Nov. 13 (Bloomberg) -- Danske Bank A/S, which is cutting 3,000 jobs after being dragged through housing bubbles in Denmark and Ireland, is now bracing for a possible adjustment in Sweden’s property market.
“We are concerned about the house prices in Sweden in particular, which have not seen the correction as in other economies,” Eivind Kolding, chief executive officer at Denmark’s biggest bank, said in a Nov. 8 interview in London. “This is something that we have very much on the radar.”
Danske, which is based in Copenhagen, saw writedowns swell more than 15-fold since Denmark’s housing market peaked in 2007. The boom-to-bust cycle spawned a recession, leaving more than a dozen banks insolvent. Danish house prices, which have plunged 25 percent since their peak, still have further to fall, the government-backed Economic Council said Nov. 1. In neighboring Sweden, house prices have continued their ascent since the National Housing Credit Guarantee Board in August said a bubble had formed.
Swedish Finance Minister Anders Borg has sought to rein in the nation’s banks by imposing stricter capital requirements than those set elsewhere. Borg has also warned that lenders including Nordea Bank AB will need to apply tougher risk weights on mortgages to reflect a more realistic loss probability.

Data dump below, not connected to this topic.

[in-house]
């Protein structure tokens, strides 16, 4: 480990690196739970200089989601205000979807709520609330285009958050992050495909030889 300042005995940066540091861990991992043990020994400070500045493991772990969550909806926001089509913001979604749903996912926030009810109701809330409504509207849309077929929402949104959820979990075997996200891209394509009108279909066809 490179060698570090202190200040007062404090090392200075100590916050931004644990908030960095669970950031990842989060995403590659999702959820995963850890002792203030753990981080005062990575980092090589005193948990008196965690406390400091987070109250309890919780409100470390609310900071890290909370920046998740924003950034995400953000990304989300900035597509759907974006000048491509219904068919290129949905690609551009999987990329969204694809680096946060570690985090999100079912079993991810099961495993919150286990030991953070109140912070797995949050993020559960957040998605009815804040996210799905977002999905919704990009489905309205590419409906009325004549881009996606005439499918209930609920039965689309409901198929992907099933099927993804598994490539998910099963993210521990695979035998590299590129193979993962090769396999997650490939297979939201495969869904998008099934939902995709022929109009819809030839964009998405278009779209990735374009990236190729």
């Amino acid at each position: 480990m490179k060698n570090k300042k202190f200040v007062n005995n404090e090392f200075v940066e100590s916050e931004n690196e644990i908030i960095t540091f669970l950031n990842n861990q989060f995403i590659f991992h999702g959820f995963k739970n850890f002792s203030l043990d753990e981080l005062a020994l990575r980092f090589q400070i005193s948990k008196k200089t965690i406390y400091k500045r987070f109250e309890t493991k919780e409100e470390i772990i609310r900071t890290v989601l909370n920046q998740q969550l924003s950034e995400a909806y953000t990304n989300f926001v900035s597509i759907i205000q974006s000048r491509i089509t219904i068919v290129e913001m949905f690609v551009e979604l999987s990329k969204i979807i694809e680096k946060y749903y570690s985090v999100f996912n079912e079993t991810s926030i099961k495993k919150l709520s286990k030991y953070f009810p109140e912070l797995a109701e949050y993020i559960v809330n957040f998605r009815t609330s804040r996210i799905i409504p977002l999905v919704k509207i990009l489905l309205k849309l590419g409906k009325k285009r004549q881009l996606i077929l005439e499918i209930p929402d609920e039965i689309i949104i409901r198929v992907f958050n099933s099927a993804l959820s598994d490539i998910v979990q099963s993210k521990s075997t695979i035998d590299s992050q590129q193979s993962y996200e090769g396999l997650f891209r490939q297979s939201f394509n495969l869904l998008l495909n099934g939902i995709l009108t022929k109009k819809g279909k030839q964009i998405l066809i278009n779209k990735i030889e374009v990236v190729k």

If It Bursts
Borg signaled last week he wants Sweden’s banks to raise their capital buffers even further, arguing “the capital requirements that we have today are based on far too low risk weights,” in remarks delivered following a Nov. 9 parliamentary hearing.
Credit default swaps on Nordea have risen 6 percent to 90 basis points since a low on Oct. 18, according to data available on Bloomberg. Similar contracts on senior debt issued by Danske eased 8 percent to 151.3 basis points in the same period.
Without curbs, banks will continue to compete for market share, even if doing so fans imbalances, Kolding said.
“If we jointly all agree that, now, we will not loan out more, then we could adjust the bubble,” he said. “But we are in a competitive environment. I don’t think it’s our responsibility to prevent bubbles. But it is our responsibility to make sure that, if a bubble bursts, it doesn’t impact the bank too much.”
Norway’s housing market may also be at risk, though the oil-backed economy is probably in a better position to sustain price increases, he said.
Sweden’s krona lost as much as 0.4 percent against the euro today and traded 0.3 percent lower at 8.6149 as of 4:04 p.m. local time. The krona fell as much as 0.6 percent against the dollar, before trading 0.4 percent lower at 6.7824.
Swedish bank lending to households rose 50 percent to 2.65 trillion kronor ($392 billion) in 2011 from 2006, driven by an 86 percent increase in mortgage lending to 2.12 trillion kronor, according to Statistics Sweden.
Riksbank Governor Stefan Ingves, who also chairs the Basel Committee on Banking Supervision, has voiced concerns about credit-driven imbalances in Sweden’s housing market. Failure to stem private indebtedness “could have very serious consequences,” and lead to a repeat of Sweden’s 1990s financial crisis, he said in an opinion piece in Svenska Dagbladet last month.